Any viewer-centered biases (e.g., foreshortening of perspective) measured on the items in upright orientation should reverse in rotated orientation. This would be expected in non-corporeal objects. On the other hand, if the results are fairly similar across upright and rotated orientation, it would indicate that distortions are item centric, as previously observed in the case of the hand (Longo and Haggard 2010). In order to compare the item’s distortions across the upright and rotated orientation, we conducted a within-subject ANOVA on the percent overestimation of items’ width and length estimations (analyzing dimensions separately avoided modeling interactions between dimensions and was consistent with previous work, Longo and Haggard 2010). The within-subject factors were item (hand, rake, post-it, or box) and orientation (upright or rotated). An effect of rotation on the percent overestimation of an item’s dimensions would be suggestive of distortions from the viewer’s frame of reference (as opposed to distortions from the item’s frame of reference).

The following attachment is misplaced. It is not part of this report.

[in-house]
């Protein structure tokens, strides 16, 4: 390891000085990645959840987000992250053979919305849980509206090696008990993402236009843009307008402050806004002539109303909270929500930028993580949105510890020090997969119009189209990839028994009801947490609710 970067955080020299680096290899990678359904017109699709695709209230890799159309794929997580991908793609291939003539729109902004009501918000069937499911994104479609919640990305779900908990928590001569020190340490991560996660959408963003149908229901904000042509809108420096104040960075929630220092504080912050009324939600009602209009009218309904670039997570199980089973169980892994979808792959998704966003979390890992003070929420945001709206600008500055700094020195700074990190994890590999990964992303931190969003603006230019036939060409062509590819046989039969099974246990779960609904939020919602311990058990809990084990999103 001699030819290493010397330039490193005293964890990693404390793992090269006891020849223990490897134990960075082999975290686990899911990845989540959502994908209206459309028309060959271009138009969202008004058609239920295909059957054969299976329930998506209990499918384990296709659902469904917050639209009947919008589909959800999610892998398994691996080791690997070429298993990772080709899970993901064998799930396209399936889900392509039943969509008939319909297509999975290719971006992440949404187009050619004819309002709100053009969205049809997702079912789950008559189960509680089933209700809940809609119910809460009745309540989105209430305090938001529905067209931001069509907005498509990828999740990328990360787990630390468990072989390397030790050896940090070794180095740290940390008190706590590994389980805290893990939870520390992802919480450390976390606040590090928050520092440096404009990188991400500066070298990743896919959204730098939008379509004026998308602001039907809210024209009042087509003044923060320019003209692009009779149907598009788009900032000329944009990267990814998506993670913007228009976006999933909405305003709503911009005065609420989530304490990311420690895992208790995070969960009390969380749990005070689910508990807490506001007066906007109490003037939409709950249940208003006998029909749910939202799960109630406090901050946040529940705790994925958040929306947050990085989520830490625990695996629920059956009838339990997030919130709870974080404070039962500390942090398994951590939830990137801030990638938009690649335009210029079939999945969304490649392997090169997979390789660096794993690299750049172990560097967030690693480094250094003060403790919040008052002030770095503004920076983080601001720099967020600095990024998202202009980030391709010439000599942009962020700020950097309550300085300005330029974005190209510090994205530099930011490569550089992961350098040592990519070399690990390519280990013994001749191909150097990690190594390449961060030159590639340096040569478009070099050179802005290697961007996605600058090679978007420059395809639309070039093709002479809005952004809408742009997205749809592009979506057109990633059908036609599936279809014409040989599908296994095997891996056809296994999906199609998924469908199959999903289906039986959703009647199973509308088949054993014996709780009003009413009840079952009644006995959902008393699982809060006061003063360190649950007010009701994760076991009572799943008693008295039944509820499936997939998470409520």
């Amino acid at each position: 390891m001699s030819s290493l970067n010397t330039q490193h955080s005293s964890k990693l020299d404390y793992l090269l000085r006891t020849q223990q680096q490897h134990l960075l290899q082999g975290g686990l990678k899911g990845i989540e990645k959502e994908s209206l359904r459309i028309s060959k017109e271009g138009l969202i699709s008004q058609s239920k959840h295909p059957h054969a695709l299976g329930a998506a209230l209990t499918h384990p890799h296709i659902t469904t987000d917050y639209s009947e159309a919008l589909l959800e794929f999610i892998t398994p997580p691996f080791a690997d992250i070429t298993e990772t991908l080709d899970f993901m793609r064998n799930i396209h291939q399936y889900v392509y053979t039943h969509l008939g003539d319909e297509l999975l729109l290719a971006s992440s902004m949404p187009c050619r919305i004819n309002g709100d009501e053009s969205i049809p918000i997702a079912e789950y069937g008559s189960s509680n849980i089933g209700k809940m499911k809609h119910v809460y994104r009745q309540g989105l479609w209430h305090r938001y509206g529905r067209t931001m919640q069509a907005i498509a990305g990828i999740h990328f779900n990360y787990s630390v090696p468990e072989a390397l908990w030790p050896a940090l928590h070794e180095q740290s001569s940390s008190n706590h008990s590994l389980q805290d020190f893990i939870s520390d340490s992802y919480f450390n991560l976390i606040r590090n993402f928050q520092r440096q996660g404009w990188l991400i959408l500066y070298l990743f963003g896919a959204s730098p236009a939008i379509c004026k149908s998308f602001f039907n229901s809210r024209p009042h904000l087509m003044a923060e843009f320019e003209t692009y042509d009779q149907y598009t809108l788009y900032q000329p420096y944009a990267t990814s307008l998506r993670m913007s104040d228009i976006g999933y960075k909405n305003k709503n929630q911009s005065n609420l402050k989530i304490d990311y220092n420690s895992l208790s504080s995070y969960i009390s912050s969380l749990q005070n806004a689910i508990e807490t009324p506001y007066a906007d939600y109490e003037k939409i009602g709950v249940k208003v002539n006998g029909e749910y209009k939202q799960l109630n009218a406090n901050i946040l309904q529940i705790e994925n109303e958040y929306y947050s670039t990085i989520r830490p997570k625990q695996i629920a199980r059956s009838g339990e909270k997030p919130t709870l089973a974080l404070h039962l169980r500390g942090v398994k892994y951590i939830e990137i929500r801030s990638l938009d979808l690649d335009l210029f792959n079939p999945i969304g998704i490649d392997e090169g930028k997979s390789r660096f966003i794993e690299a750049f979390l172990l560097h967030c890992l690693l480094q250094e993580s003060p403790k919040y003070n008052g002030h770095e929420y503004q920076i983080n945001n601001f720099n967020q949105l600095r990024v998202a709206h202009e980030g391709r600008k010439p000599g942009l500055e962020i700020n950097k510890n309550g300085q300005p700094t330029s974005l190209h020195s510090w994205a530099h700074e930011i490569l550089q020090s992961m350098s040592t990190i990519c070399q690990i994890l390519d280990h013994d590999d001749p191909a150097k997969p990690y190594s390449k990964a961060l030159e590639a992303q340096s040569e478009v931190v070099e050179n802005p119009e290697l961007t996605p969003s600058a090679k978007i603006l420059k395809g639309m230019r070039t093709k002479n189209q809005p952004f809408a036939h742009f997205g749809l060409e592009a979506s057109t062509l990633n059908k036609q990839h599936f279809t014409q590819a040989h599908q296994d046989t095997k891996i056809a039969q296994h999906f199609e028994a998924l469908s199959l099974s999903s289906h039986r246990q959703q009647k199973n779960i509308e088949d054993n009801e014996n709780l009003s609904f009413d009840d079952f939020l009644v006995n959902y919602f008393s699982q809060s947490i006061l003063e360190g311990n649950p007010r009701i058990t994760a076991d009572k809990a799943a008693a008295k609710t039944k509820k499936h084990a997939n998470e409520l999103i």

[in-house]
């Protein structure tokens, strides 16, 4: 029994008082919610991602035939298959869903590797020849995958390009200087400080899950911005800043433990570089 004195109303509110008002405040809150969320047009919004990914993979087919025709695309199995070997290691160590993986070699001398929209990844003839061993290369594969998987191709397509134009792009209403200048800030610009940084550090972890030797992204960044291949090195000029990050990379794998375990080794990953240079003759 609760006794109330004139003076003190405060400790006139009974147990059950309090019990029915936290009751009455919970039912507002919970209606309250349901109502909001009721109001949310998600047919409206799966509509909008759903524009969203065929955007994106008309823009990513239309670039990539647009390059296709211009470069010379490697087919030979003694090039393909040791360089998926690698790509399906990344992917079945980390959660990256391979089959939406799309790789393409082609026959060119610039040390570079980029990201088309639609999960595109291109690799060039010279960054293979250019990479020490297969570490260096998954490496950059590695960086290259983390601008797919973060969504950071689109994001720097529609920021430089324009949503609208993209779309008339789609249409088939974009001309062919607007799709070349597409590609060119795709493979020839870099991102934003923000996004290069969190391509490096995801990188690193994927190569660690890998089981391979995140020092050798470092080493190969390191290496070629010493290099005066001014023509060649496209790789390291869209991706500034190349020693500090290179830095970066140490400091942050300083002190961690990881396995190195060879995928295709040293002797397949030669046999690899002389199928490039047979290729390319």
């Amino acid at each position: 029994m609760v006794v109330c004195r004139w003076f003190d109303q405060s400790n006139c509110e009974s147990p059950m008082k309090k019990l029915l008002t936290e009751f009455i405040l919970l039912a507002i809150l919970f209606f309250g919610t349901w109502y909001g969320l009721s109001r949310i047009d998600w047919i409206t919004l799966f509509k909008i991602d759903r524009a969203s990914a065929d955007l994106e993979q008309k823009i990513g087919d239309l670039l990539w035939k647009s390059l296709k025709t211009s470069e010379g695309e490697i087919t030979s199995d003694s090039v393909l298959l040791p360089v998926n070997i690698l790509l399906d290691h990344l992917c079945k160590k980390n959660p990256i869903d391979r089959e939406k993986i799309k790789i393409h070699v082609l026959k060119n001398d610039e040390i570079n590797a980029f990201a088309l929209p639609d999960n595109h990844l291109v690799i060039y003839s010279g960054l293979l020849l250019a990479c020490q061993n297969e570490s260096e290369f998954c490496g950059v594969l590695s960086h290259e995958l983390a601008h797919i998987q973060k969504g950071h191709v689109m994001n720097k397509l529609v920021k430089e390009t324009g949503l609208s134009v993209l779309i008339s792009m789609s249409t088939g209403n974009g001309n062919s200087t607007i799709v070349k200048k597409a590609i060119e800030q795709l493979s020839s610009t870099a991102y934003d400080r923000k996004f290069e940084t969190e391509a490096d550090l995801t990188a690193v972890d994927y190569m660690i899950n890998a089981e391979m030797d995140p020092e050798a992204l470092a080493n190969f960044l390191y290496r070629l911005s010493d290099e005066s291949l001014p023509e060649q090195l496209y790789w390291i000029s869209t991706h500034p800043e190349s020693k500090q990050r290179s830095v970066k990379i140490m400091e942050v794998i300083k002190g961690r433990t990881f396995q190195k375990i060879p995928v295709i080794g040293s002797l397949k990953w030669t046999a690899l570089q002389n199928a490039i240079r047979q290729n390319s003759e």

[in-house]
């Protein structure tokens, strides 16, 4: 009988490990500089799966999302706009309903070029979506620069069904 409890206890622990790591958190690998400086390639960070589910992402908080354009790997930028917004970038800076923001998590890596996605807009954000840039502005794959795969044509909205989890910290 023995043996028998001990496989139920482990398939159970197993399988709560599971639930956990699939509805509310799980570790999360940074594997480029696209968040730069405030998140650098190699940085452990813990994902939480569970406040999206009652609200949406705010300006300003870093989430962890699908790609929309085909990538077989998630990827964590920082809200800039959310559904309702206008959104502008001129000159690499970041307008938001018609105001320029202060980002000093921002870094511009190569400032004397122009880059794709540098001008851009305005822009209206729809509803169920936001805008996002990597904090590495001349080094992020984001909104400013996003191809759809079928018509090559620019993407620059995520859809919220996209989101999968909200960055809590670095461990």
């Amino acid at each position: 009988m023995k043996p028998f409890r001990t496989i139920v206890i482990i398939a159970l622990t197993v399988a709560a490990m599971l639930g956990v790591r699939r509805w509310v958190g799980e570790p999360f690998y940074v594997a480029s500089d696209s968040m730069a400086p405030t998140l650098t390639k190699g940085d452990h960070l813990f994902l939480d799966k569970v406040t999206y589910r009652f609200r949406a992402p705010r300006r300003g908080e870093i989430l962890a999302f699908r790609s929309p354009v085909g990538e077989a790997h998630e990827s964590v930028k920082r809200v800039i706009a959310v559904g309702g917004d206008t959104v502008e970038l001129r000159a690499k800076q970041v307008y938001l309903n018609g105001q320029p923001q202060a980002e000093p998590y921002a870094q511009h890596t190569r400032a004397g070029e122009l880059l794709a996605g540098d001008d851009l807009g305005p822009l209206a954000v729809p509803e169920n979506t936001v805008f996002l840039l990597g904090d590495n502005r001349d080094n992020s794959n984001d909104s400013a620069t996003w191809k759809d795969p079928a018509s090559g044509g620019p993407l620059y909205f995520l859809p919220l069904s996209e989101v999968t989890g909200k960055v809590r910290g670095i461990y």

Examining width distortions

For the items’ width estimations, the ANOVA showed a significant main effect of orientation [F(1, 15) = 8.78, p = .009, η 2 = .063] and item [F(1.79, 26.8) = 31.73, p < .001, η 2 = .50]. There was no significant interaction between item and orientation [F(2.19, 32.85) = 2.67, p = .08, η 2 = .021]. This presumably reflects the fact that width estimations are always slightly lower in rotated compared to upright orientation (for visual comparisons, see Fig. 4 and refer to supplementary material S3 for numerical values).

Examining length distortions